Recently I reviewed the rather strange animated series Red And Blue. Whilst doing that piece, it reminded me of another show that had a similar idea, but this one was much more popular with viewers. Pingu was another show that featured stop-motion animation, and it used rather a large amount of Plasticine. It was of Swiss origin (I always thought that it was Icelandic or somewhere like that, but I’m clearly wrong).
The show featured the adventures of a rather cheeky young penguin and his family, who lived in an igloo near the South Pole in the Antarctic. Along with Pingu, we also meet his younger sister Pinga, his parents, and others including Robbie the seal. Again, there were a few things that made the show stand out. Like Red And Blue, the dialogue was nonsensical and in no particular language, making the character’s outbursts rather amusing, along with the usual odd sound effects.
And Pingu also liked to change in shape, and make a rather odd “noot-noot” noise which was his catchphrase. There were a lot of unusual moments in every episode, such as Pingu delivering some letters, playing a musical instrument, or going to school. Pingu launched in 1990, and this is the same year that it was first shown on CBBC, it would be shown in various timeslots including the main afternoon strand, where I remember watching.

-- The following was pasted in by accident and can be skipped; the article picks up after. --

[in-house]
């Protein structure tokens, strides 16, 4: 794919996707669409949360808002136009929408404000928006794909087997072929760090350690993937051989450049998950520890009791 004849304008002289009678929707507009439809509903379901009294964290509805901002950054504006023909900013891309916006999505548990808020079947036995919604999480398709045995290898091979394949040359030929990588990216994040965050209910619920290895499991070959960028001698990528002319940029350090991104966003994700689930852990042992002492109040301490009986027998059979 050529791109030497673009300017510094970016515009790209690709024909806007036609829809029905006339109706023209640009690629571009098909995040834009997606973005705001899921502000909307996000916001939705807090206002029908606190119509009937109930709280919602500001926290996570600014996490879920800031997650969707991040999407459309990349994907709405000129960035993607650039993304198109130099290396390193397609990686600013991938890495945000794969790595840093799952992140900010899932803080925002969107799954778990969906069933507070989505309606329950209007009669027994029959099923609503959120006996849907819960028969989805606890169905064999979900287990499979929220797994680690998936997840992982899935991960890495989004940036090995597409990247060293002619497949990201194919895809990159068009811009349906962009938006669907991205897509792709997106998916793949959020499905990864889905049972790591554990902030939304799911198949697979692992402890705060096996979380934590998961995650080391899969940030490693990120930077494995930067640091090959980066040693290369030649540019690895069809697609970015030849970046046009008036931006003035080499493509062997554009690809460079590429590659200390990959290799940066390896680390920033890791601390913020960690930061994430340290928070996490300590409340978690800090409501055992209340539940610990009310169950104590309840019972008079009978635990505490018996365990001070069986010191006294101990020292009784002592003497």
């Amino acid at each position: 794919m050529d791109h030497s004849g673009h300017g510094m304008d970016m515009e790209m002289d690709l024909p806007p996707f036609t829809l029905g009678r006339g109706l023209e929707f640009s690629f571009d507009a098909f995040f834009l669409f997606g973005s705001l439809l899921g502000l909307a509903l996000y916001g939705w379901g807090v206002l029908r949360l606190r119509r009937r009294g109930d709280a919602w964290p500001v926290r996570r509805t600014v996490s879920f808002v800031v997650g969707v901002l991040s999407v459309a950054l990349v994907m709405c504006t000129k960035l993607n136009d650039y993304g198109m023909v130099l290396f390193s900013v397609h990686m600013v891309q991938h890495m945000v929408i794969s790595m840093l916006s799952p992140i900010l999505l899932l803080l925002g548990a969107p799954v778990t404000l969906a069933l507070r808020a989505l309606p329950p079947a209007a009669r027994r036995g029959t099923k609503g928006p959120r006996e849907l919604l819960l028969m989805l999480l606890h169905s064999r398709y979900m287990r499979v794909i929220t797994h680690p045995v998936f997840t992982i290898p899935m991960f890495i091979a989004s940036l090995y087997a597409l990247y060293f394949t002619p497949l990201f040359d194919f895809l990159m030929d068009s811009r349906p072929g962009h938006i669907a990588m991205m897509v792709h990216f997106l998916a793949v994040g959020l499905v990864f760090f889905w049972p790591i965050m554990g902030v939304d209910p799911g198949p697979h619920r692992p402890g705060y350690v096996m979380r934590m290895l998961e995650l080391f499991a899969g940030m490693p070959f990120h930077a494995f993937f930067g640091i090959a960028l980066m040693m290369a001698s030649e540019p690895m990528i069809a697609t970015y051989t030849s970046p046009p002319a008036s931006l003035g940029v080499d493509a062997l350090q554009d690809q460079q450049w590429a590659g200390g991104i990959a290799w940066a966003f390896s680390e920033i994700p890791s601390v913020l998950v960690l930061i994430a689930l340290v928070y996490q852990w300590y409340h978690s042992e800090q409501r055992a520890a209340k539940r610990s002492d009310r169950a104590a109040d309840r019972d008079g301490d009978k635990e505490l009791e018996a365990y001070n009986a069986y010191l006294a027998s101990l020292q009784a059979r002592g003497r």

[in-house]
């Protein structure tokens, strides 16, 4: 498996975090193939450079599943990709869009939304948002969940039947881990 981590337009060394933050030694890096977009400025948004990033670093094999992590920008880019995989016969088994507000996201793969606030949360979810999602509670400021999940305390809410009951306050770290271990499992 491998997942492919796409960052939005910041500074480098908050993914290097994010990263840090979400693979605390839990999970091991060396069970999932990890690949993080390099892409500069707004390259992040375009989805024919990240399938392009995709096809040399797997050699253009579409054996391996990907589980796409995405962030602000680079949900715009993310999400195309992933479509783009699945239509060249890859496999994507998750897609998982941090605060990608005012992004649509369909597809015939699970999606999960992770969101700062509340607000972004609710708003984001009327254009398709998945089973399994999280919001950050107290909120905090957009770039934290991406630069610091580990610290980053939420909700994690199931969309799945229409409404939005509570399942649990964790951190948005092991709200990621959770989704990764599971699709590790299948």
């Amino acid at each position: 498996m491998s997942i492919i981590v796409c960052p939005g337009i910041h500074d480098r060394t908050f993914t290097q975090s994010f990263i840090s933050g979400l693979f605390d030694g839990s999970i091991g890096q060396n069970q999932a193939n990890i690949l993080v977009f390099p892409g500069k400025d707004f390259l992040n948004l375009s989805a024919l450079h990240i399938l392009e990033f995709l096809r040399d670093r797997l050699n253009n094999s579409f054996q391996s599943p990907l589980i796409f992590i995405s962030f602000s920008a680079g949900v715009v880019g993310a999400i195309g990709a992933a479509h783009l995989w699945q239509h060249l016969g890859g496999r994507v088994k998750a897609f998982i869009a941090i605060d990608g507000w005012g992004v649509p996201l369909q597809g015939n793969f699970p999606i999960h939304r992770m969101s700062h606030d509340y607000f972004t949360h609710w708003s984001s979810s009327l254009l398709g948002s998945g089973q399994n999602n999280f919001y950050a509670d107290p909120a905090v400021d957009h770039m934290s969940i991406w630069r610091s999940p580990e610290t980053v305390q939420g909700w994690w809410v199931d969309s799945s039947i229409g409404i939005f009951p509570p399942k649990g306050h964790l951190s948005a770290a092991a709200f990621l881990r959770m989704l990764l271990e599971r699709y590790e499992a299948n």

Every episode was only five minutes long, but it was one of those shows that gradually gained a cult following, whether it was shown in the morning or afternoon, with many people beyond the range of young children that it was intended for watching. I also noticed that there was only one person in the credits, and I think that all of the voices were provided by one person too.
Over 150 episodes were made and they were repeated rather frequently. In 2002 when the children’s channel CBeebies launched, Pingu seemed to be repeated endlessly for a while, but how could you not enjoy it. Pingu also gained popularity around the world as it was shown in several countries, and along with the usual VHS and DVD releases, there has been lots of other merchandise to satisfy the big fanbase (there was also a character called Pingu in sitcom Nathan Barley, what a highly amusing cultural reference).
Then, just like what has happened with a lot of popular children’s TV shows, a few years ago there was a revival that was called Pingu In The City. But although it was good to catch up again with our penguin friend and his family, who should gain a new generation of fans, all of the characters are now computer-generated and it just doesn’t seem the same really.